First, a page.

This reasoning can be extended to attack any argument from inherent difference – women are naturally suited to the private sphere, the poor are poor because they are lazy and have too much sex, certain races are inferior, certain cultures are more prone to corruption, certain religions more prone to violence – the list is endless. In every single one these cases, the only intellectually and morally defensible position is to assume similarity, not difference, until proven otherwise under identical circumstances over a sufficiently long period of time. To deny yourself this realization in the face of apparent failure, to deny others the psychic sanctuary of this truth when they are faced with your own relative success – that is the violence of judgment.

To be continued

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Am I a thing? Or, on not being your self.

We cannot “find ourselves” after all, because, it seems, there is no “self” – the self is a system, a structure of a potentially infinite number of “sub-selves”, arranged in a constellation of minute differences, a continuous palette in which no individual colour can be separately identified, nor do we know its beginning or end.

Each of these sub-selves is a product of our eternal engagement with our natural and human environments. They are regularities, repeated patterns of internalization and response to repeated patterns of stimuli. This is far from a “blank-slate” position – the genetic heritage encapsulated in our brains and bodies react and represent in subtly different ways, leading to an accumulation of substantial differences over time. And yet, there are real (if fuzzy) limits to how much stimuli originating from the same physical environment and the same social, economic, political, cultural and historical context can differ. This may be why individuals from the same class, for example, behave in systematically similar ways, and yet no two of these individuals are exactly alike.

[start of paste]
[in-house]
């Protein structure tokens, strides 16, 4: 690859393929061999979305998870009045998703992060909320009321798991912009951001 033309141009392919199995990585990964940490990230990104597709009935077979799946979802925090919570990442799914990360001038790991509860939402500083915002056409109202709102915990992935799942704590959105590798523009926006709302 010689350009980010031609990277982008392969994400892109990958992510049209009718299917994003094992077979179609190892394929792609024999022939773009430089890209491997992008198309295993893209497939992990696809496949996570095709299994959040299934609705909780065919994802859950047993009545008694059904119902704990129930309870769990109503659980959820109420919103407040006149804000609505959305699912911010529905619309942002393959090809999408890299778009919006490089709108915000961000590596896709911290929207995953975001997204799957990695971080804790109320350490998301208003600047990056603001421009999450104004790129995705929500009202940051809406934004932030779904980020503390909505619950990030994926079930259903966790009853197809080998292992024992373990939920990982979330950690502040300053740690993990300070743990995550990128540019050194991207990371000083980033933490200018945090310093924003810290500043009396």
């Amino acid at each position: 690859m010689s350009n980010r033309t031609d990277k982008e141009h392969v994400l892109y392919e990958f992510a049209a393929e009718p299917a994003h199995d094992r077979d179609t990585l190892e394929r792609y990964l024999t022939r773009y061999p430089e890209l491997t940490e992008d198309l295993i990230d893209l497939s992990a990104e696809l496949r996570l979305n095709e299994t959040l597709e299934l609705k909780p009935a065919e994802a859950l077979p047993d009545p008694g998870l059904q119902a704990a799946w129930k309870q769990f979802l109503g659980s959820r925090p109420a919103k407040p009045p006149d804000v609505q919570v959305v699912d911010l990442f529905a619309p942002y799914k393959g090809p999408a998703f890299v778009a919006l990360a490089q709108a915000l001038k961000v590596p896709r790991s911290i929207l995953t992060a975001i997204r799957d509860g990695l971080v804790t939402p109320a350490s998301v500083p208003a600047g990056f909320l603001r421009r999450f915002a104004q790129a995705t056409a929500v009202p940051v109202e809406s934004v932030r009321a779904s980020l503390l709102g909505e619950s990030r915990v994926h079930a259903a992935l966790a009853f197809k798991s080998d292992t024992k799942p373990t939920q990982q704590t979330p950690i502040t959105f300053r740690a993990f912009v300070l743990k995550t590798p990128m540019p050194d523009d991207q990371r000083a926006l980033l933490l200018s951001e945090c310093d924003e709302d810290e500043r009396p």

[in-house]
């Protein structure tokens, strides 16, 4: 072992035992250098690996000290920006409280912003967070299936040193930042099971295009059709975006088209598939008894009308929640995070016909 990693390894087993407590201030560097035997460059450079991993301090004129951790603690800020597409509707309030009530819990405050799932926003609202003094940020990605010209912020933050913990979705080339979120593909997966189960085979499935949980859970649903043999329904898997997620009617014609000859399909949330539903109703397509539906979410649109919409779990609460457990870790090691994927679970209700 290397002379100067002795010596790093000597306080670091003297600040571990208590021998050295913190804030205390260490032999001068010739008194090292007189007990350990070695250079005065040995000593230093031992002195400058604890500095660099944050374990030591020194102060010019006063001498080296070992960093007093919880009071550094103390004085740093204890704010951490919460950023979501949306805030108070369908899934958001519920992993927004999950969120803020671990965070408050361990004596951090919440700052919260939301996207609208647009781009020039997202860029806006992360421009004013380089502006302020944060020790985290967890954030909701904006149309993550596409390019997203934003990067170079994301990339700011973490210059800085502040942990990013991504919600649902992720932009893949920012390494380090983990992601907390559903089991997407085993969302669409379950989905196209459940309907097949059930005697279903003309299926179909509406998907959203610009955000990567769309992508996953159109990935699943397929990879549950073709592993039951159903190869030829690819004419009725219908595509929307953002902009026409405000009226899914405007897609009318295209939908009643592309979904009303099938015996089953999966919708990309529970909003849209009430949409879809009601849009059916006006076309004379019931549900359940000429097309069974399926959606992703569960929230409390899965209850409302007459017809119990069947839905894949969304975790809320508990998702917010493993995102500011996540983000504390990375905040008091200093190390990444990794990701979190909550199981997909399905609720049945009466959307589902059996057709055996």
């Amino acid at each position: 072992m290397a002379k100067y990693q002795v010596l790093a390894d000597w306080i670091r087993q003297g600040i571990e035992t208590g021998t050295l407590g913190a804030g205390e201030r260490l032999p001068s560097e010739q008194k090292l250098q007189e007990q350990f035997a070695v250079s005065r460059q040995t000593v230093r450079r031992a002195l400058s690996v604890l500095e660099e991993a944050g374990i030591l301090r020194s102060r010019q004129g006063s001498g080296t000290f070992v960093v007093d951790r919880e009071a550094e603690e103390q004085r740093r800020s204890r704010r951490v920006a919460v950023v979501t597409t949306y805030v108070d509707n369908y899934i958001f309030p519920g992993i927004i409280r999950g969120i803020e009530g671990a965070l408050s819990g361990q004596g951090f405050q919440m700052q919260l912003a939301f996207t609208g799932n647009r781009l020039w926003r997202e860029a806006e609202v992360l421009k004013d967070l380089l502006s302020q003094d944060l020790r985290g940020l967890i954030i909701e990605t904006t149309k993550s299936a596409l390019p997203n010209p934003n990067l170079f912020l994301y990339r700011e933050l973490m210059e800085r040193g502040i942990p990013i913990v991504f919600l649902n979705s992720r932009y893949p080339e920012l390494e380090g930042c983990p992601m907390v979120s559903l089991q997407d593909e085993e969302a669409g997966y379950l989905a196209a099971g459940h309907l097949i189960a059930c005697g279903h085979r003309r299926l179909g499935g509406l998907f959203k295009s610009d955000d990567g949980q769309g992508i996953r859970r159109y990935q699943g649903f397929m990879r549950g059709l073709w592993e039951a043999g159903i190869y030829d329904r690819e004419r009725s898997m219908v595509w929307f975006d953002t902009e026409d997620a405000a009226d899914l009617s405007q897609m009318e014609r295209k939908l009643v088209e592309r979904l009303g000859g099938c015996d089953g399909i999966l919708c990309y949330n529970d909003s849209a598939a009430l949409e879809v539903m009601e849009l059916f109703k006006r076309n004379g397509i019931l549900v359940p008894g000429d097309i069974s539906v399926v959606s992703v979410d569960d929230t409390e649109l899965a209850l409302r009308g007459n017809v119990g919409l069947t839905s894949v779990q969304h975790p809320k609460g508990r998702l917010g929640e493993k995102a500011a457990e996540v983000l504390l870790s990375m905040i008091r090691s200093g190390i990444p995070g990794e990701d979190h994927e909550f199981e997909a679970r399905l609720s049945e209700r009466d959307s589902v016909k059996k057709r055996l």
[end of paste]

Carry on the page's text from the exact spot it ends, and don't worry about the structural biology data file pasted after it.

The “gaps”, so to speak, between sub-selves, do exist, but are almost impossible to identify through introspection – our natural hard-wiring actively engages in selective remembering and forgetting, in order to provide the very necessary illusion of a consistent overarching structure – memory blurs the edges and creates a solid mass we call the self, but which is really a loosely connected crystal, made of fragments of patterns of stimulus-reaction, represented in our minds through language. To a large extent, language provides the necessary illusion by subsuming a vast set of fragments in the overarching genre of “I”.

This crystal is neither frozen, nor easily malleable. The extent to which one’s self appears to be unified and concrete is a function of how long one has been exposed to stimuli of a relatively similar sort. That is perhaps why, on one end, people belonging to socio-cultural groups not historically exposed to other environments or cultures appear to be both more rooted and stable, and relatively hostile to those who do not belong in their group. At the other extreme is the child of the postmodern world, over-exposed to a chaotic jumble of fragmented experiences without any solid center. Reactions to such experiences flowing from a longing for a solid, unified self-world may be what leads to the contemporary reactionary ideologies popping up across the globe.

Since we internalize the socio-cultural systems we float in, our internal, mental structures and our external, social structures are mirror images of each other – each one of us is a carrier of society and culture, which becomes embodied, a living breathing entity in and through us. But the mirror is not perfect, nor is the reflection. Since we do not passively accept the imposition of society, but actively interpret, represent, assign meaning, manipulate and navigate through it, the mirror is more muddy water then clear glass. The relationship between inside and outside is not a one-to-one correspondence, but a continuously evolving metaphorical one. Nevertheless, to the extent that our experiences are static, so are our minds – to the extent that our experiences are multifaceted, so are our minds. And since we seek to impose a confused mix of our interpretations of the world (and what we desire from it) back on to it, our internal and external worlds may co-evolve forever.